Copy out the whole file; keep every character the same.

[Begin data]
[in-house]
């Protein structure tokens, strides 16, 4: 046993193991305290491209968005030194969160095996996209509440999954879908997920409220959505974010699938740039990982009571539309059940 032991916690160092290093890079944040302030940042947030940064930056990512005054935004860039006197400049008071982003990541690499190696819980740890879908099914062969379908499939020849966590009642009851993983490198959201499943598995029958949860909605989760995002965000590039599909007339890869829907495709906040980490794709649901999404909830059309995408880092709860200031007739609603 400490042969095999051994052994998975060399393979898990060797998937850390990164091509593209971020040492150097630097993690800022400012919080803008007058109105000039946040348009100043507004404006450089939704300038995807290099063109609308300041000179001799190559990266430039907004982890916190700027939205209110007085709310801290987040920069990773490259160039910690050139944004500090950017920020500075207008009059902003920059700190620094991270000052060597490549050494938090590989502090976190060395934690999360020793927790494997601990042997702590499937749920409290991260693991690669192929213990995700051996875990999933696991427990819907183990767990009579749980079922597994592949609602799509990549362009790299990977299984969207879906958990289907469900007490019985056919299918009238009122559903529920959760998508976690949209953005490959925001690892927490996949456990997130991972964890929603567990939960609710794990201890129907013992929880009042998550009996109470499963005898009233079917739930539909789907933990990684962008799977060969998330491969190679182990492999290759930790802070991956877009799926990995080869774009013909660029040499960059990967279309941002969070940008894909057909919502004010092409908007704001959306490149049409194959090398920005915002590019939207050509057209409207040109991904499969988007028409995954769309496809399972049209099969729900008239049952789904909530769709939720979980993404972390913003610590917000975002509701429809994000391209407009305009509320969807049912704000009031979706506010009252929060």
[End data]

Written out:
[in-house]
């Protein structure tokens, strides 16, 4: 046993193991305290491209968005030194969160095996996209509440999954879908997920409220959505974010699938740039990982009571539309059940 032991916690160092290093890079944040302030940042947030940064930056990512005054935004860039006197400049008071982003990541690499190696819980740890879908099914062969379908499939020849966590009642009851993983490198959201499943598995029958949860909605989760995002965000590039599909007339890869829907495709906040980490794709649901999404909830059309995408880092709860200031007739609603 400490042969095999051994052994998975060399393979898990060797998937850390990164091509593209971020040492150097630097993690800022400012919080803008007058109105000039946040348009100043507004404006450089939704300038995807290099063109609308300041000179001799190559990266430039907004982890916190700027939205209110007085709310801290987040920069990773490259160039910690050139944004500090950017920020500075207008009059902003920059700190620094991270000052060597490549050494938090590989502090976190060395934690999360020793927790494997601990042997702590499937749920409290991260693991690669192929213990995700051996875990999933696991427990819907183990767990009579749980079922597994592949609602799509990549362009790299990977299984969207879906958990289907469900007490019985056919299918009238009122559903529920959760998508976690949209953005490959925001690892927490996949456990997130991972964890929603567990939960609710794990201890129907013992929880009042998550009996109470499963005898009233079917739930539909789907933990990684962008799977060969998330491969190679182990492999290759930790802070991956877009799926990995080869774009013909660029040499960059990967279309941002969070940008894909057909919502004010092409908007704001959306490149049409194959090398920005915002590019939207050509057209409207040109991904499969988007028409995954769309496809399972049209099969729900008239049952789904909530769709939720979980993404972390913003610590917000975002509701429809994000391209407009305009509320969807049912704000009031979706506010009252929060």